Date of Award

Spring 2023

Document Type

Restricted Thesis

Terms of Use

© 2023 Eliza V. Murphy. All rights reserved. Access to this work is restricted to users within the Swarthmore College network and may only be used for non-commercial, educational, and research purposes. Sharing with users outside of the Swarthmore College network is expressly prohibited. For all other uses, including reproduction and distribution, please contact the copyright holder.

Degree Name

Bachelor of Arts

Department

Educational Studies

First Advisor

Edwin Mayorga

Abstract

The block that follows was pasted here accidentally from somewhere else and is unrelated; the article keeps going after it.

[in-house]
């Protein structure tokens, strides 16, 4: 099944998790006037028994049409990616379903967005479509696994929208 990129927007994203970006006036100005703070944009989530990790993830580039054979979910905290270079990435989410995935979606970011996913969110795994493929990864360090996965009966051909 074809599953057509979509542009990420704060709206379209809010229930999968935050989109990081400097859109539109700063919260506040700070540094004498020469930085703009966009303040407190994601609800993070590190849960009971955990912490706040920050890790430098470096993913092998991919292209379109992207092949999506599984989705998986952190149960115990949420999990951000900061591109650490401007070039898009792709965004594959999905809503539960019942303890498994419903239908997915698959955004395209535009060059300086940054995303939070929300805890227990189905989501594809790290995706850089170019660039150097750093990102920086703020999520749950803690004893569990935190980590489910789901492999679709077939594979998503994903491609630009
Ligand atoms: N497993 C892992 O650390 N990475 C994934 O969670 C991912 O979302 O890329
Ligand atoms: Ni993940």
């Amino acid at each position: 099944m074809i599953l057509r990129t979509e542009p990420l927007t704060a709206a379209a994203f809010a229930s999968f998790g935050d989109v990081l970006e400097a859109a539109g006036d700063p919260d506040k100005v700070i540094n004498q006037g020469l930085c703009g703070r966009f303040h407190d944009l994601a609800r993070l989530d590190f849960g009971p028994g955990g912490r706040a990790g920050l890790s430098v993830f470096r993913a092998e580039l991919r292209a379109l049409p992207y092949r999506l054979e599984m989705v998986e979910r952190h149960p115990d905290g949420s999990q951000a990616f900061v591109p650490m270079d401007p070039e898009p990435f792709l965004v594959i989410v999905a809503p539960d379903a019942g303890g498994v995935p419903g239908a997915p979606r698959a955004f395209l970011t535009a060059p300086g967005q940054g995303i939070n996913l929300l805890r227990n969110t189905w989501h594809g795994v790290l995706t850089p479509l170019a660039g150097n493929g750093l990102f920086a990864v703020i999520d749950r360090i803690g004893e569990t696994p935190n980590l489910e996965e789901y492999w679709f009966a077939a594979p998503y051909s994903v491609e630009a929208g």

In the fall of 2021, the School District of Philadelphia implemented a centralized lottery system for admissions into the city’s magnet schools. By replacing the principal-choice system, the district intended to make the admissions process more equitable since Black, Latine, low-income, emergent bilingual, and disabled students have been underrepresented at these schools. In this paper, I explore the history of magnet schools in the United States and Philadelphia, the mechanisms through which these schools have excluded marginalized students, the district’s attempt to address these disparities, and parents’ and community members’ responses to the latest policy change. I use these four pursuits to explore how the implementation of the lottery system fits into the history of magnet schools and how families experienced and responded to this magnet application process. I find that magnet schools have historically been used to promote integration, but have not and will not live up to these goals. The implementation of the lottery for magnet admissions in Philadelphia is an attempted quick fix to a much larger issue. Further, I find that many families are displeased with the results of the new policy, and these critics fall into two categories: predominantly white, higher-income parents who wish to return to the principal-choice system, and those who emphasize the negative side-effects of the policy on students of color, whom it was meant to benefit. I conclude by describing how the policy could be improved, and my vision of a more equitable education system in Philadelphia that does not rely on the use of magnet schools.

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